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Arnold M. Knightly

Judge rejects propsal between Station and lenders

29 January 2010

LAS VEGAS, Nevada -- A bankruptcy court judge Thursday denied a proposal to give independent lenders access to information about Station Casinos' restructuring negotiations in exchange for not pursuing their request to appoint an independent examiner in the company's bankruptcy case.

The proposed agreement between Station Casinos and the lenders committee also called for the company to pay some of the lenders' attorney and financial advisory fees.

Station Casinos attorney Thomas Kreller said the company agreed to pay the lenders' fees because the cost of hiring an examiner would cost more.

Under the proposed agreement, Station Casinos would have paid attorney and advisory fees up to $900,000, plus $300,000 for a month.

In rejecting the agreement, Judge Gregg Zive said the price tag of the proposed payments suggested the lenders' request for an examiner would have little chance of success.

"That's pretty expensive," Zive said. "And if that is less than an examiner, which it is purported to be, it further indicates that the examiner motion has little chance of success."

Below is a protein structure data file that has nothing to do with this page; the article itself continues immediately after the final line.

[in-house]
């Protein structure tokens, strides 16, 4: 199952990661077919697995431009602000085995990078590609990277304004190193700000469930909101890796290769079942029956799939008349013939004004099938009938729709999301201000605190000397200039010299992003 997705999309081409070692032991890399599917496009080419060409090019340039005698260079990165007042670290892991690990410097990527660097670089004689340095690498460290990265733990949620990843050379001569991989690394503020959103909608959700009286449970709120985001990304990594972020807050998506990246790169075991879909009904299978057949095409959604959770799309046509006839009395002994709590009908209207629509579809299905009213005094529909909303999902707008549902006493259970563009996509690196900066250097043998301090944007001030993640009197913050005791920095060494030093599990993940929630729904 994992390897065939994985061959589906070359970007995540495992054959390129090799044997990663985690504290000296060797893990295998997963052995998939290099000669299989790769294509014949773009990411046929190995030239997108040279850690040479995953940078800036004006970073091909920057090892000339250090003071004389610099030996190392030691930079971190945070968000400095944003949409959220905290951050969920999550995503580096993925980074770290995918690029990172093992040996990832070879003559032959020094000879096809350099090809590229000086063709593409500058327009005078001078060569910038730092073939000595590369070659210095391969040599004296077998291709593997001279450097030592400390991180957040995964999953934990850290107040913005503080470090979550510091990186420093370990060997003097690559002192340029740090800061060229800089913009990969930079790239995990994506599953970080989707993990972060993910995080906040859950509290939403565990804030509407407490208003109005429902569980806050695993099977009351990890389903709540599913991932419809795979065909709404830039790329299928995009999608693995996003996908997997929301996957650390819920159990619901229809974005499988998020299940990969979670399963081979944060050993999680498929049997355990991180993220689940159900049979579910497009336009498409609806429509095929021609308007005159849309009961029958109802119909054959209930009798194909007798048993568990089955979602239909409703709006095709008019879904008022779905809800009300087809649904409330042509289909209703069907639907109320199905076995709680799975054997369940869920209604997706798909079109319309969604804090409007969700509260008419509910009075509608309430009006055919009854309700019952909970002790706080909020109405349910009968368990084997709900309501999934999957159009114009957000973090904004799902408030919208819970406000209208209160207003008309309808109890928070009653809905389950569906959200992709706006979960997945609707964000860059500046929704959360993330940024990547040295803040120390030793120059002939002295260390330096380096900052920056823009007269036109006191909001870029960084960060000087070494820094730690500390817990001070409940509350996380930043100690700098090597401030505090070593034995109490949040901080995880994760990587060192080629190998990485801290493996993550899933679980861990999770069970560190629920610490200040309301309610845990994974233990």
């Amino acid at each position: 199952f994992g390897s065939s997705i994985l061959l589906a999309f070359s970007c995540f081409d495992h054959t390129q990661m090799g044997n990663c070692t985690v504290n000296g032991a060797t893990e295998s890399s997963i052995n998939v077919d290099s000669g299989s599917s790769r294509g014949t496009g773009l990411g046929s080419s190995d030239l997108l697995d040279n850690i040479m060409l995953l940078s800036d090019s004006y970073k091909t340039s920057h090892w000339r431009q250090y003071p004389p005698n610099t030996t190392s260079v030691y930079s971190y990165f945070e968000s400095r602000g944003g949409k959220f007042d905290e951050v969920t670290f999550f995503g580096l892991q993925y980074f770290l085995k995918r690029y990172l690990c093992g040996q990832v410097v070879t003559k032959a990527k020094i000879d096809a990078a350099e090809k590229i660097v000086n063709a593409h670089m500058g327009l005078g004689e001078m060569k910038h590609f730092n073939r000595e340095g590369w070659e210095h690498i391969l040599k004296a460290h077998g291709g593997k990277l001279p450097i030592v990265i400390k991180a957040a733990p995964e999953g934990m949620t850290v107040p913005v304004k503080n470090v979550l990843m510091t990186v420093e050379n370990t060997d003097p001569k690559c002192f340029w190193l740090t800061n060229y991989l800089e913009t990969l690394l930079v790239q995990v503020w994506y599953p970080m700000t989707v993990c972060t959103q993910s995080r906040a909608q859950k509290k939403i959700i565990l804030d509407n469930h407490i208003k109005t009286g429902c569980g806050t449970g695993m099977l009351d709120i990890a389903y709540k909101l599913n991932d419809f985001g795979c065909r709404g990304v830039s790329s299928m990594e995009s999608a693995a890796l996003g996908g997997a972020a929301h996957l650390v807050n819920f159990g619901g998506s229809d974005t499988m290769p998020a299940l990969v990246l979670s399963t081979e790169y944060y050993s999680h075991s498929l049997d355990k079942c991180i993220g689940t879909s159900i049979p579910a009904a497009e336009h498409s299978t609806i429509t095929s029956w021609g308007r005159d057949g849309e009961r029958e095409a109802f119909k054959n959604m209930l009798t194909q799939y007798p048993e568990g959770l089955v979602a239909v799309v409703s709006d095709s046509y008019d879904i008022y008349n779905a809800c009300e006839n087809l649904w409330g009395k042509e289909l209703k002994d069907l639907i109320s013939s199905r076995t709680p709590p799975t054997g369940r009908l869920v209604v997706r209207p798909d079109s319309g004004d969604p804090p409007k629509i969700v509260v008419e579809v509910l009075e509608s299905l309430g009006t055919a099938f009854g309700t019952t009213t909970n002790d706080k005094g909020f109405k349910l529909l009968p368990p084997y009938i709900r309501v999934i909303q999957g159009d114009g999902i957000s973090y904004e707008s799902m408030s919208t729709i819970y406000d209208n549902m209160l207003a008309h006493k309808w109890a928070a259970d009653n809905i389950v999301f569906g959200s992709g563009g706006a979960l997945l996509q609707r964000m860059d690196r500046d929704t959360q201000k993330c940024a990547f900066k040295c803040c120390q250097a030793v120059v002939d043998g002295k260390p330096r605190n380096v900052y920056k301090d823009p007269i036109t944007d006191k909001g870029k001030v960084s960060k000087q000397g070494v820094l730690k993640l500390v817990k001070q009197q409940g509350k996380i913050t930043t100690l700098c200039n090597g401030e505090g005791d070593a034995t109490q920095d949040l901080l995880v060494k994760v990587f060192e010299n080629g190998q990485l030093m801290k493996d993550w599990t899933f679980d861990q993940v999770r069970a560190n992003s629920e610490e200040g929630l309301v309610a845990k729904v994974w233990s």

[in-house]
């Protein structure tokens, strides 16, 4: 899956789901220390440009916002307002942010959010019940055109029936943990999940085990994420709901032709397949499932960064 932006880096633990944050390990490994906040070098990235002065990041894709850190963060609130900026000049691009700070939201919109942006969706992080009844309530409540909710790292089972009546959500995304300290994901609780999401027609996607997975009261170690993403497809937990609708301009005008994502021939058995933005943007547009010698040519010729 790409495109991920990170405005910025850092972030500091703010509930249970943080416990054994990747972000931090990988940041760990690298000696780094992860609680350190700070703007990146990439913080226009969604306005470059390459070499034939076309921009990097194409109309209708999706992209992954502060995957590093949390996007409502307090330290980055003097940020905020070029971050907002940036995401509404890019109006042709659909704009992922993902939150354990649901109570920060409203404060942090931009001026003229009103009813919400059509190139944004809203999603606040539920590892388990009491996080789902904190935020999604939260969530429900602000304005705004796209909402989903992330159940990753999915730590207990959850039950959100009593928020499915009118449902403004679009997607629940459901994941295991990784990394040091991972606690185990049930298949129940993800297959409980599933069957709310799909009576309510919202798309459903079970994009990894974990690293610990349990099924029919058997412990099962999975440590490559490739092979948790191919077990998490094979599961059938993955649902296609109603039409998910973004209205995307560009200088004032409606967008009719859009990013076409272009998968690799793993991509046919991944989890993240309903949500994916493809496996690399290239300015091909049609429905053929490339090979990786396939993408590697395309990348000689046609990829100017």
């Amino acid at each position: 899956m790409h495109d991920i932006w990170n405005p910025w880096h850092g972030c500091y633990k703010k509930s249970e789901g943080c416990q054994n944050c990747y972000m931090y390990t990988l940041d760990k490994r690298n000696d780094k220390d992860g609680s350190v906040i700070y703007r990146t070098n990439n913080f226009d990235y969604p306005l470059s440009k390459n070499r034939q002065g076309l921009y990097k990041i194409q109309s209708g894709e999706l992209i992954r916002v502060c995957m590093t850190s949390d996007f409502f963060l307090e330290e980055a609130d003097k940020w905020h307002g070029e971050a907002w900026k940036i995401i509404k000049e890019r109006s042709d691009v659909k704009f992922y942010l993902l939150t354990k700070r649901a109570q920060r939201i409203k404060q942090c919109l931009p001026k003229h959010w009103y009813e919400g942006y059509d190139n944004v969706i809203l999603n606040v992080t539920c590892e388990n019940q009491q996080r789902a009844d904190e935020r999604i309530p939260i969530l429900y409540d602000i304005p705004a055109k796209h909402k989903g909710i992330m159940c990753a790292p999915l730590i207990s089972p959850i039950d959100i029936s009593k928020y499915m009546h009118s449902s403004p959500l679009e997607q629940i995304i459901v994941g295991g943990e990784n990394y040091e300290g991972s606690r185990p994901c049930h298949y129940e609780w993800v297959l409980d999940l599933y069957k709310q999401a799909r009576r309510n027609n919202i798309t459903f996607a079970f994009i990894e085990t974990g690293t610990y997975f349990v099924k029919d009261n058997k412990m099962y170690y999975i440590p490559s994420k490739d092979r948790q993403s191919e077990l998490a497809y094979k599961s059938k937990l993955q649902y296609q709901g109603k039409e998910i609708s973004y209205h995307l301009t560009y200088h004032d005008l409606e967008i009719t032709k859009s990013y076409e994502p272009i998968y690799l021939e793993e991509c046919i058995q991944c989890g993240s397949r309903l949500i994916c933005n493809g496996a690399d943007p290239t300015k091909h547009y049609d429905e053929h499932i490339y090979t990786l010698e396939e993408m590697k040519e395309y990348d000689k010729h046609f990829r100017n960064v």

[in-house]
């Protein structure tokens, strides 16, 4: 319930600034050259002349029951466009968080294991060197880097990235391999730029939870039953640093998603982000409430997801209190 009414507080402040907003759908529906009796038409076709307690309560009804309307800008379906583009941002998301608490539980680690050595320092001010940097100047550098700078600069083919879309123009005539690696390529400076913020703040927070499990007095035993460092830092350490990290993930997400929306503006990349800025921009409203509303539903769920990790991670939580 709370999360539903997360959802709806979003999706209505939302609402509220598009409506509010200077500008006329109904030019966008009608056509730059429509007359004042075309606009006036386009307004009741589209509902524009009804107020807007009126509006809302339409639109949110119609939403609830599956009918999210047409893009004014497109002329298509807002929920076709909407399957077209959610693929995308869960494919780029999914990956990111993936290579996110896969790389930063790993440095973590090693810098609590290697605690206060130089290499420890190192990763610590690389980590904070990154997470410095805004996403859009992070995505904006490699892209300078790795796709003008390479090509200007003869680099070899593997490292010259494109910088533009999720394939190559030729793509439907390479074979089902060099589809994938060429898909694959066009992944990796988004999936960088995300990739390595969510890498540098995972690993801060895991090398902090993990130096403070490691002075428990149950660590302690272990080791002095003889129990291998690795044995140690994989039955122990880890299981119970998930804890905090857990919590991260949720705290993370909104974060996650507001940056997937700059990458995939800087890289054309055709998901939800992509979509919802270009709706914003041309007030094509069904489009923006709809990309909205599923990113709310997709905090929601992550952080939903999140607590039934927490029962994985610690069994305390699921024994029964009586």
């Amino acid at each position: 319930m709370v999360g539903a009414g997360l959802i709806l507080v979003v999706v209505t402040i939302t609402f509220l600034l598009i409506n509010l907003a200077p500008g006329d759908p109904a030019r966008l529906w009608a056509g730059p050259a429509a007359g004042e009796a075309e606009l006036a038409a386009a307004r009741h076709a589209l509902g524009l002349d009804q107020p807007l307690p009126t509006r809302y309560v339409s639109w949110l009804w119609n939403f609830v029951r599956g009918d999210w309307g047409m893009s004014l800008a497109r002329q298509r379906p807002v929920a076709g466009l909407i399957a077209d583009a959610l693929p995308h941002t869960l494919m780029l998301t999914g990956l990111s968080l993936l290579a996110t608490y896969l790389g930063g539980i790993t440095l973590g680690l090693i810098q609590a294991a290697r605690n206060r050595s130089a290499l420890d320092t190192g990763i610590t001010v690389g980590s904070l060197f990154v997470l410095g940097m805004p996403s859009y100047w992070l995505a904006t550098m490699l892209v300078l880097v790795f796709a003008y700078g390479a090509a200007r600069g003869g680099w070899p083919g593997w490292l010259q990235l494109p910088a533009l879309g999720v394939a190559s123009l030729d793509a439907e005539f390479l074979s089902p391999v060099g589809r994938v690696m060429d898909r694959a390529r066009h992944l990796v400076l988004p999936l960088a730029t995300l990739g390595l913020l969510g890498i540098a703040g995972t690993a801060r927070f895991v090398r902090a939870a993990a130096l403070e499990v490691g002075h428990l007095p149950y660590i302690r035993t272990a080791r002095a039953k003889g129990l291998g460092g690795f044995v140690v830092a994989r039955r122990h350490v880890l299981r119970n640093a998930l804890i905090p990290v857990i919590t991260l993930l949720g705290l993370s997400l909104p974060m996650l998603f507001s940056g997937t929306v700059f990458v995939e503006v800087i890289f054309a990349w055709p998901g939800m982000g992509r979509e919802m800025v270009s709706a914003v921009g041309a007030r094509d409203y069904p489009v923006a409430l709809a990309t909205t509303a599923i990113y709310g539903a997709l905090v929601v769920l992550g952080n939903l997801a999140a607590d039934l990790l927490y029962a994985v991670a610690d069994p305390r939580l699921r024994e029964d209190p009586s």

The lenders' attorney, Eric Goldberg, told Zive he wanted to discuss the issue further with his clients before deciding whether to proceed with the motion to appoint an examiner.

A group of lenders controlling about 5 percent of the company's $5.7 billion in debt filed a motion on Sept. 3 asking Zive to appoint an examiner.

The lenders believe Station Casinos' board may have had conflicts of interest when it rejected Boyd Gaming Corp.'s offer to buy most of Station Casinos' assets for $950 million and when it arranged financing for the company's November 2007 buyout.

The lenders question whether the buyout's financing, which is divided into three stacks of loans, each with different investors but all controlled by Station Casinos' board and administrating bank, Deutsche Bank, might be improperly benefiting the company and its primary lenders at the expense of the smaller lenders.

Bondholders and administrative agent Deutsche Bank opposed the agreement, largely because of the size of the payments for the independent lenders' fees.

Bonnie Steingart, attorney for the bondholders, said Station Casinos failed to show that the fees were fair or reasonable.

"The quid pro quo here for the money, as well as the information, is the withdrawl of the examiner motion,' Steingart said.

Zive has expressed concern about the burden the fees for attorneys and financial consultants could have on the company as the bankruptcy continues. Station Casinos said in its monthly financial reports that it has paid $2.3 million in professional fees through November since filing for bankruptcy, $1.5 million of which came in November.

The judge approved a payment of $273,000 in attorneys fees during a hearing Monday and is scheduled to hear motions to approve fees of nearly $10 million at the next hearing scheduled for Feb. 25.